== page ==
National Secession as a Strategic Goal

The literatures touching on national secession that are discussed in this article diverge in their definitions of the phenomenon, often subsume it within other cross-cutting phenomena, and demarcate very different universes of cases for analysis. A consequence of what might seem to be semantic quibbles is that the findings of exceptionally fine empirical research have not constituted cumulative insights. Expanding on the definition offered above: National secessionism is a political program claiming that a population residing within the metropolitan territory of an existing sovereign state constitutes a nation that has a right to its own sovereign state, within the part of the common-state’s territory that the nation considers its homeland.3 Defined in this way, national secession shares many qualities with closely related goals, such as regional secession, autonomy, and decolonization. Nonetheless, for the purpose of more precise empirical research, this definition demarcates a specific universe of cases that excludes these closely related cases where the key actors pursue different strategic goals.

First, national secession differs from regional secession, in that nationalists (such as Armenian, Catalonian, Eritrean, and Tamil nationalists) claim that their platform population is not simply an agglomeration of individuals but constitutes a distinct nation with a territory that is not simply a tract but, in fact, the nation’s homeland. Alternatively, as Goode (2011, pp. 23–25, 27) notes, regionalists define their goal by the territory, such as New England, Texas, or South Yemen, rather than the attributes of its resident population (also see Agnew, 2002). Second, secession differs from autonomy, which does not seek independence but accepts remaining within the existing common-state. Instead, an autonomy campaign may seek a new autonomous segment-state within the common-state (such as a Volga German Republic, Cordillera Administrative Region, or Gorkhaland), expanded autonomy for an already existing segment-state (such as Ticino, Vojvodina, or Sakha), stateless (but common-state-sanctioned) self-governance (such as the Haida Gawaii, Chiapas Mayans, or Coptic Republic), or simply to be left alone (see Anderson, von der Mehden, & Young, 1967, p. 74; Scott, 2009). Third, national secession differs from decolonization (such as the Indonesia, Palestine, and Puerto Rico independence projects) in that decolonization seeks separation of a population residing outside the metropolitan territory and not fully franchised within the common-state government (on decolonization campaigns, see Lawrence, 2013). The bright line between decolonization and secession is drawn by international law, which obligates states to expedite the transition of external territories to sovereignty, but prohibits states from threatening the territorial integrity of sovereign states by supporting secessionists (see, e.g., United Nations General Assembly Resolution 2625 (XXV), 1970; and United Nations General Assembly Resolution 1514 (XV), 1960). Indeed, reflecting the very different conditions necessary for each to achieve independence, 87% of the 128 colonies existing in 1945 have since become sovereign states, but, in stark contrast, 85% of the 171 proposed national-secession states gaining international attention since 1945 have not. Combining secession and decolonization has important consequences for empirical analysis: A model that combines these is likely to underscore the differences of these two very different types of campaigns (e.g., Griffiths, 2016, pp. 72, 76) and to provide good predictors of what distinguishes decolonization from secession, since many independent variables (such as geographic distance, cultural and social differences, or representation in the common-state executive and legislature) correlate with this internal-external distinction.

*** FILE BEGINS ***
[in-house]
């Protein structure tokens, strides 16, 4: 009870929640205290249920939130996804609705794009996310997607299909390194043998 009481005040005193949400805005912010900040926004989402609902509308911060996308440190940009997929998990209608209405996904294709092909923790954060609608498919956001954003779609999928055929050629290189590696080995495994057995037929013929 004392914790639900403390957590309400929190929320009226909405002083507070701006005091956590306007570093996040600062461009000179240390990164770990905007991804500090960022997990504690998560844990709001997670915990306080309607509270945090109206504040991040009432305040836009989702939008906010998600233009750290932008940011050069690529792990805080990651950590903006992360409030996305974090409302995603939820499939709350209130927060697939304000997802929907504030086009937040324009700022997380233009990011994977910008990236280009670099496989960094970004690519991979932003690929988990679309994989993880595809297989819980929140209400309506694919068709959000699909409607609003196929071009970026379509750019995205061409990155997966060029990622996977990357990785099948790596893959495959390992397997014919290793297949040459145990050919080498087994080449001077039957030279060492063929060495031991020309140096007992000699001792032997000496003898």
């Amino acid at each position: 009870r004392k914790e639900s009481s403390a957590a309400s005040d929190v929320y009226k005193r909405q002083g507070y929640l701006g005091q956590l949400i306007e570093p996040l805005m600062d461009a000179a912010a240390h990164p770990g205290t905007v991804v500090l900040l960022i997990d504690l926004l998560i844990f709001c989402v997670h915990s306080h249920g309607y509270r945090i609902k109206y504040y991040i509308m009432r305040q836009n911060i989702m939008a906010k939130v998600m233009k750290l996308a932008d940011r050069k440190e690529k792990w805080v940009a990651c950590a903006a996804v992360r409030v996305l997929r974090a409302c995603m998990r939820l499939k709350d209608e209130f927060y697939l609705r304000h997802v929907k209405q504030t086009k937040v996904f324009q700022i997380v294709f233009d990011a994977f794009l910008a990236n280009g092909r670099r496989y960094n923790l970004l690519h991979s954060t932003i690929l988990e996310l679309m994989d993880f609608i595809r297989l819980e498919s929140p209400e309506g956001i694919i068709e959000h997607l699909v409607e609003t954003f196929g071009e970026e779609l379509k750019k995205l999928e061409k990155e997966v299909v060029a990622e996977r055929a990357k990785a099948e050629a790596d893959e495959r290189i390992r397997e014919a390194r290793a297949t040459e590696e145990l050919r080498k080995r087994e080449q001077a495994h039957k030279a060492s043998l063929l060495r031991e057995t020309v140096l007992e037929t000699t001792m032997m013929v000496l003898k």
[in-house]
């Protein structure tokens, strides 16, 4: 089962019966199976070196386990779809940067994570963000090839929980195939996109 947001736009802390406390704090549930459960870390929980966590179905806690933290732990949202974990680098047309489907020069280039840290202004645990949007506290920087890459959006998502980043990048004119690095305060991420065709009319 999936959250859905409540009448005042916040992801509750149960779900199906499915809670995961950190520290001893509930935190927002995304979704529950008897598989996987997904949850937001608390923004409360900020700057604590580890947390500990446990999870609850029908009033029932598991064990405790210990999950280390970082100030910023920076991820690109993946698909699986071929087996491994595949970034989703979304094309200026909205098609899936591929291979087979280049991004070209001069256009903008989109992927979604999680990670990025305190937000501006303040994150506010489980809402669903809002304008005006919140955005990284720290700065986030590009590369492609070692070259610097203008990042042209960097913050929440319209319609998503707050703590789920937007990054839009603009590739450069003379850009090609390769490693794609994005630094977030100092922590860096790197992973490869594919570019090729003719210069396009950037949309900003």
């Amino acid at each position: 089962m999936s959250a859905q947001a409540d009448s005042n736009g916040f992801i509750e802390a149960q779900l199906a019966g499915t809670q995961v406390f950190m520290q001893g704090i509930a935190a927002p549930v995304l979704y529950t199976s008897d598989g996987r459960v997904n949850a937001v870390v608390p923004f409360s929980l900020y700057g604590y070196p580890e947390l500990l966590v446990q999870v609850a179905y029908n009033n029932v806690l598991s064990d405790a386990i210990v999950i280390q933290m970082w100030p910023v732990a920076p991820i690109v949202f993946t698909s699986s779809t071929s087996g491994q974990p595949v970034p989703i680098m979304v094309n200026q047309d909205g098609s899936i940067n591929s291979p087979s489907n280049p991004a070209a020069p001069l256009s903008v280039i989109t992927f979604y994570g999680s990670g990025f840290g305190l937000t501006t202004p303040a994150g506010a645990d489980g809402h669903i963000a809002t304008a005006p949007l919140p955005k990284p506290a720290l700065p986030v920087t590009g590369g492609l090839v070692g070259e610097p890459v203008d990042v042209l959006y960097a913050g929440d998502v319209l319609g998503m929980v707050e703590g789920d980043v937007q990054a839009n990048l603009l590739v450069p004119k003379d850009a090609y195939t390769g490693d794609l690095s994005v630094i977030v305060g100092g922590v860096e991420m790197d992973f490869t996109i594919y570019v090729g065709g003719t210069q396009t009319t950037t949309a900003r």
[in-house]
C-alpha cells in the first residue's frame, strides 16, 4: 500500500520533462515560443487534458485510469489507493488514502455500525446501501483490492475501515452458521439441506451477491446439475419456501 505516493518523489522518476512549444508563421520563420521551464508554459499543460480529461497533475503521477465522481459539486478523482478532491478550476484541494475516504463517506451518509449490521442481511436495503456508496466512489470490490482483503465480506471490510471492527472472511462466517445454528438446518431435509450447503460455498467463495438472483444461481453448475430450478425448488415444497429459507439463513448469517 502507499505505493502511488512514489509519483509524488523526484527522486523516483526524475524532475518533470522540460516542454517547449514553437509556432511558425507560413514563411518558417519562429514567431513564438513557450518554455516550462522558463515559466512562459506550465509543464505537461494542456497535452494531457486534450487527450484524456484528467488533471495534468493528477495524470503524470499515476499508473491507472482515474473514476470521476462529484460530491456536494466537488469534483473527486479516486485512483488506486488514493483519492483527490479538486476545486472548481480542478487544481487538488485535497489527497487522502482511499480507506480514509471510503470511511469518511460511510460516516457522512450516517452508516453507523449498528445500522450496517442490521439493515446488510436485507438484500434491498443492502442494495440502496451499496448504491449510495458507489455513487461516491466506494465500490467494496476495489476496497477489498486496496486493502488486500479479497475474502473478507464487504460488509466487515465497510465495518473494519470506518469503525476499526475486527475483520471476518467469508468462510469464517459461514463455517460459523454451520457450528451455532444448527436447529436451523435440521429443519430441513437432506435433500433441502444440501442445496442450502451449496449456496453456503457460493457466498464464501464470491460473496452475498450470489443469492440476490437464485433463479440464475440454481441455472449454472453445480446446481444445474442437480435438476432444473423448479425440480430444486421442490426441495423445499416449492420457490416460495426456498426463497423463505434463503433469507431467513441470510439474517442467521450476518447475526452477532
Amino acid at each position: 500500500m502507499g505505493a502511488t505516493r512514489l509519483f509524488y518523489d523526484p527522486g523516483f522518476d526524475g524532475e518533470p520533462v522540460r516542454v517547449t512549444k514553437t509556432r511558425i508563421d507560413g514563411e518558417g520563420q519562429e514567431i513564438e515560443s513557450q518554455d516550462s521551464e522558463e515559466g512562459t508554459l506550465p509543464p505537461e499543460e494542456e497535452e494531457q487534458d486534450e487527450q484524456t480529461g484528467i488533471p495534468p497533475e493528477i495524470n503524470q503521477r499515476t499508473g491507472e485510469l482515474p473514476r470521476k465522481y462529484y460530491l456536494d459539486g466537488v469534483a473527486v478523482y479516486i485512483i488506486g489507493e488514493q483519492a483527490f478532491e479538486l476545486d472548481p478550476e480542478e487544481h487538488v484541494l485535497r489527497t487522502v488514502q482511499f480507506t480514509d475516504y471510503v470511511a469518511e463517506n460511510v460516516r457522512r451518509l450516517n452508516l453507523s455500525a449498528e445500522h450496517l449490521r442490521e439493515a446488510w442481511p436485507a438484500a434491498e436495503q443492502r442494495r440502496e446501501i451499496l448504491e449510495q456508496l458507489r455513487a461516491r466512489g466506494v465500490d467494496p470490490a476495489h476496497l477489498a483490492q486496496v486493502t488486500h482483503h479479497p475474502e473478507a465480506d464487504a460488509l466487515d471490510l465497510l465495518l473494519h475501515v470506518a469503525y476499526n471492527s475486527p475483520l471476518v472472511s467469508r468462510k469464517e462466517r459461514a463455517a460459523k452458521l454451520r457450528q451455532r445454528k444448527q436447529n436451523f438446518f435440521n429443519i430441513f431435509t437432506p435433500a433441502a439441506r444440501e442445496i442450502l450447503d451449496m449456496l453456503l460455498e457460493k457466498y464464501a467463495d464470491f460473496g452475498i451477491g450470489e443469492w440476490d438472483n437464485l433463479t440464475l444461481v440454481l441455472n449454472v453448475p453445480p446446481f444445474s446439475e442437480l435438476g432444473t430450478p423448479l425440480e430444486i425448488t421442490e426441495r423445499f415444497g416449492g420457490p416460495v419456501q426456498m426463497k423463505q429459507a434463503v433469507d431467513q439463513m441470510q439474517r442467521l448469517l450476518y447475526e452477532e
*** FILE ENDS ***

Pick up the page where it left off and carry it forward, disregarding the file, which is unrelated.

There are possibly thousands of nation-state projects, but there is no way to count them all, since most remain the pet projects of small circles and go unrecorded. Since they seek to gain recognition as sovereign states by the international community, an important distinction among national-secession campaigns is whether they have even gained attention in the major Western capitals among the powers that are the gatekeepers or veto-players in the international recognition game. A search of The Times of London, The New York Times, and Keesing’s Contemporary Archives between January 1945 and December 2010, checked against printed and web-based sources, identifies 171 national-secession campaigns that have been able to publicize their programs by word or deed enough to draw this international attention. (These data are based on Roeder, under review.) These 171 major national-secession campaigns constitute little more than 2% of the 7,800 nation-state projects that Gellner (1983, pp. 44–45) famously speculated posed potential challenges to existing sovereign states.

These major national-secession campaigns were most common in South and East Asia, followed by the Central Eurasian region, and then by Europe (see Table 1). Alternatively, countries in Africa, the Middle East, the Americas, and Oceania faced fewer challenges. The common-state challenged by the most national-secession campaigns was the Soviet Union/Russia, followed by India, Indonesia, France, Yugoslavia/Serbia, Nigeria, and Iran.

Table 1. National-secession campaigns by region, 1945–2010.

Region

Number of national-secession campaigns

Number of common-states

Ratio

South and East Asia

47

25

1.88